Sir Dominick Ferrand is a short novel by Henry James, first published in Cosmopolitan Magazine in 1892. It was later included in the collection The Real Thing and Other Tales, published in 1893.
"Levity" is not a word often applied to Henry James, but this story has about it an attractively lighthearted quality. It tells of Peter Baron, a poor, young struggling writer of adequate, if not transcendent, talent, who lives in a dreary London boarding house inhabited also by a mysteriously clairvoyant and beautiful young widow, with her small boy.
When Baron buys himself a second-hand writing desk to stimulate the creative juices, he finds carefully hidden within it a cache of letters that appear to compromise a recently deceased statesman. The discovery and his struggle to handle the questions they pose ultimately change his life. Along the way he also discovers, as a fringe benefit, a talent for what Americans (though probably not Jamesians) call Tin Pan Alley.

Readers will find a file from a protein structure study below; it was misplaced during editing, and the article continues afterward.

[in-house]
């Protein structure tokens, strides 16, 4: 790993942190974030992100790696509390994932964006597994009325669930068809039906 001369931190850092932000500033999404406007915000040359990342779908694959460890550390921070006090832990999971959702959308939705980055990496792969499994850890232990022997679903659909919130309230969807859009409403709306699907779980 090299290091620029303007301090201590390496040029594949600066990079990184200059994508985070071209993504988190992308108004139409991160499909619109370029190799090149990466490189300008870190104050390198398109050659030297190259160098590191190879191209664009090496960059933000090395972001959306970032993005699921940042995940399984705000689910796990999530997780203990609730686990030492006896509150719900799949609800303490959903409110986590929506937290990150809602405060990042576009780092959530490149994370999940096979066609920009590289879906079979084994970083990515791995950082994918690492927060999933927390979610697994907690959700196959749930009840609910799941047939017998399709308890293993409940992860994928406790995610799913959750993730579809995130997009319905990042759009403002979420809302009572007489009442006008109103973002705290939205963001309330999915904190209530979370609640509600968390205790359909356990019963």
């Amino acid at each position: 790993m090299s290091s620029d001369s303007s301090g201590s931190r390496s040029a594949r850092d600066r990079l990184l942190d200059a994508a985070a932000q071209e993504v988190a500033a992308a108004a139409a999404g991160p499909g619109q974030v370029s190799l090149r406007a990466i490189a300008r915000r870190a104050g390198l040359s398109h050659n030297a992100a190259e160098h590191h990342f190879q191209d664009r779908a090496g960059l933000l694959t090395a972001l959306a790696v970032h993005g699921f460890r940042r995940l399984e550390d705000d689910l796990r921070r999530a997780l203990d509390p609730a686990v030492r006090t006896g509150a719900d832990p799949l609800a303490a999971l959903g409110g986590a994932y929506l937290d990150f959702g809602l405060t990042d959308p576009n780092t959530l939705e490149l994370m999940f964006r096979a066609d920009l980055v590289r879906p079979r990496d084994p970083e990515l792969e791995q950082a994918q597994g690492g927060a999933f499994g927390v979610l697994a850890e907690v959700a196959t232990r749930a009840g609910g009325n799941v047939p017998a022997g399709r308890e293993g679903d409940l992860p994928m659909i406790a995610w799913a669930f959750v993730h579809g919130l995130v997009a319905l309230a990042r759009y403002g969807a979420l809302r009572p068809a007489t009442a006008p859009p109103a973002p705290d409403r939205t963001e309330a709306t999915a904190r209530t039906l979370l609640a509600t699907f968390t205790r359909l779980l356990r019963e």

Henry James, OM (Order of Merit) (1843-1916) was an American-born writer, regarded as one of the key figures of 19th-century literary realism.
He is best known for a number of novels showing Americans encountering Europe and Europeans. His method of writing from a character's point of view allowed him to explore issues related to consciousness and perception, and his style in later works has been compared to impressionist painting. His imaginative use of point of view, interior monologue and unreliable narrators brought a new depth to narrative fiction.
Henry James was nominated for the Nobel Prize in Literature in 1911, 1912, and 1916.